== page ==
And for one hot night, 250-300 creative and idealistic professionals showed up to the roof of the Delancey in New York where business cards flew, next steps filled white boards and engaging conversations flooded a tropical rooftop. In addition to generating contacts, strategies awareness, a rare level of communication between nonprofits and the creative community was a great productivity driver.

Mission statements came to life as City Year corps members explained what they do day-to-day and StartingBloc executives showed off the breadth of a network that reaches from London Business School to Goldman Sachs. Meanwhile, creatives filled the gaps in knowledge of these social leaders and put a face to everything from IA to brand planning.

At alldaybuffet we really feel (and it’s often proven by our initiatives) that one of the best ways to ensure next steps is to connect and learn about the people you’d like to be working with face-to-face.

You can pour over websites, brochures and PDFs, but when it comes down to it, you learn differently through dialogue. It’s the same reason a teacher is often more effective than a “How To” book. You can ask questions and dynamically fill in your gaps in information based on what you know, what you don’t, and where your interests lie.

That effort to understand is extremely important. One of the biggest confusions comes from lack of knowledge of how things work. Indesign what? XML who? Nonprofits, just like creatives need to make an effort to understand where each person is coming from, if you’re open, that understanding will come and will help you better understand what the next steps really are instead of dodging lingo.

Of course, while we can all learn a lot through dialogue, it also helps you understand what you don’t understand. Finding out what you don’t know, and either learning more about it or accepting that you can’t possibly make the time to will help you determine what resources you actually need and who you need to help you implement them.

How do you find those people? By building personal connections and, while we love the Internet, ala Internet Week, face-to-face meeting is still one of the best ways to make a direct, impactful and lasting connection. After all, we’re social creatures and as faces are one of the most familiar social tools, putting a name to a face is still one of the most powerful means of communicating. But more than any face book profile, engaging with someone allows you to read body language, see a person’s passion through expressions, ideas and gestures of another human being. It’s these human components that motivate people to act more than any email list.

Of course, if you’re going to be doing a large-scale project, you will need large scale help. Understanding exactly what someone can do, and a realistic idea of how much they can do is key to creating a long lasting relationship.

We look forward to seeing what the creative world can do to help and what more we can teach the social world about being more productive. If anything, we and the future depend on it.

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Wed, June 18 2008

How to compete like a champ

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Author, Robin Hood Marketing

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Filed under:   Marketing essentials •

I recently chatted with a roomful of nonprofit folks before giving a speech, and I heard the same things over and over:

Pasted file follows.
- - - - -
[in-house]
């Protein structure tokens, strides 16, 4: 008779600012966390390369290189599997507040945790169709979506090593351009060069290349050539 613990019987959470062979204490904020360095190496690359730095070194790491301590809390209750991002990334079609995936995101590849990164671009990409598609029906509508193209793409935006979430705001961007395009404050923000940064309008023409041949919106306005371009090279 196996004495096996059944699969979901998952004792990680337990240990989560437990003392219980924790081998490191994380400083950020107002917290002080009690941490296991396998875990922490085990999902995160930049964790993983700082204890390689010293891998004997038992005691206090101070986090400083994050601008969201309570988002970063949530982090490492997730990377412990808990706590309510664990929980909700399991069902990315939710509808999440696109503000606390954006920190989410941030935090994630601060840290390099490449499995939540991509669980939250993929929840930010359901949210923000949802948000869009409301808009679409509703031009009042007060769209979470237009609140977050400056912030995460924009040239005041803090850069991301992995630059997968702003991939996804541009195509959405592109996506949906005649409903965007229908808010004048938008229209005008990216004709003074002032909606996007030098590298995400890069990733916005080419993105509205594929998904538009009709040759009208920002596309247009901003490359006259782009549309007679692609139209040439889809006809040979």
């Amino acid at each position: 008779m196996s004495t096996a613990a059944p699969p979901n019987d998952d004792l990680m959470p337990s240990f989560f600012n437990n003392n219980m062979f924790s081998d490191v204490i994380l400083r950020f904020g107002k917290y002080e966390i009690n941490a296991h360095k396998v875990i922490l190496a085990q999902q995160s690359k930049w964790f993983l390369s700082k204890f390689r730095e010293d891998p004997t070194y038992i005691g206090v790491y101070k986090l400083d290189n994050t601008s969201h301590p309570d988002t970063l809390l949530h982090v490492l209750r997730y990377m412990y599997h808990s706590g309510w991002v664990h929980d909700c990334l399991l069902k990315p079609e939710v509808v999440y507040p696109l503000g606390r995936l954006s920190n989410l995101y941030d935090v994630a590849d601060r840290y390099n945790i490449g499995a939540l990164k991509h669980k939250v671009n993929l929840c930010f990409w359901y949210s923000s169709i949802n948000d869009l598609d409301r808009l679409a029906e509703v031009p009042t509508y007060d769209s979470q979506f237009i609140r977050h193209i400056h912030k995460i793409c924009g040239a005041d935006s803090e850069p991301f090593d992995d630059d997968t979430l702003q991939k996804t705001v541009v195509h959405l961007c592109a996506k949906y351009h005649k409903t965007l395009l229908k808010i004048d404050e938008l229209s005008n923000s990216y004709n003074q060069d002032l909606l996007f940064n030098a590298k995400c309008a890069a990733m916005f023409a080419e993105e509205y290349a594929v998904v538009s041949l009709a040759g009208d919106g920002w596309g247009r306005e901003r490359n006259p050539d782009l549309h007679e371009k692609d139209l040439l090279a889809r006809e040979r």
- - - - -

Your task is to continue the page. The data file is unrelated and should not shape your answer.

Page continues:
1. Money is tight.
2. They feel a keen sense of competition for resources from other organizations. (No wonder, given more than 100 new nonprofits crop up every day)
3. They are anxious about the future.

So how do you stand out?  How do you compete in that environment?

By focusing on your audience, NOT your competition.  This is about reaching out to your audience better than anyone else.  You must do a better job connecting with those people than your competition does.

We get into so much trouble imitating others organizations.  Don’t waste energy worrying about another nonprofit’s website, event or corporate sponsor.  Focus like a laser beam on pleasing your audience.

When you meet with corporate partners, stand out by impressing them with your ability to listen to them and by showing how you’re uniquely qualified to help them reach their business and philanthropic goals.  It’s not about your needs, it’s about theirs.

When you reach out to supporters, stand out with your ability to connect to their interests and values - and with your gracious gratitude for their help.

That’s how you win - by focusing on the people you want to reach, not the organizations around you.

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Wed, June 18 2008

Ask Without Fear interview is online

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Author, Robin Hood Marketing

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Filed under:   Fundraising essentials •

If you’d like to listen, to my interview with Marc Pitman is online here.

You can check out some of Marc’s fundraising tips here.

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Mon, June 16 2008

Tune in to hear me talk on Ask Without Fear

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Author, Robin Hood Marketing

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Filed under:   Fundraising essentials •

If you’d like to hear me field questions from Marc Pitman on his Ask Without Fear show tomorrow, check it out here.  It’s at 11 am EST.  I’ll be talking with Marc about how I stumbled (literally) into social marketing, trends in fundraising and my book.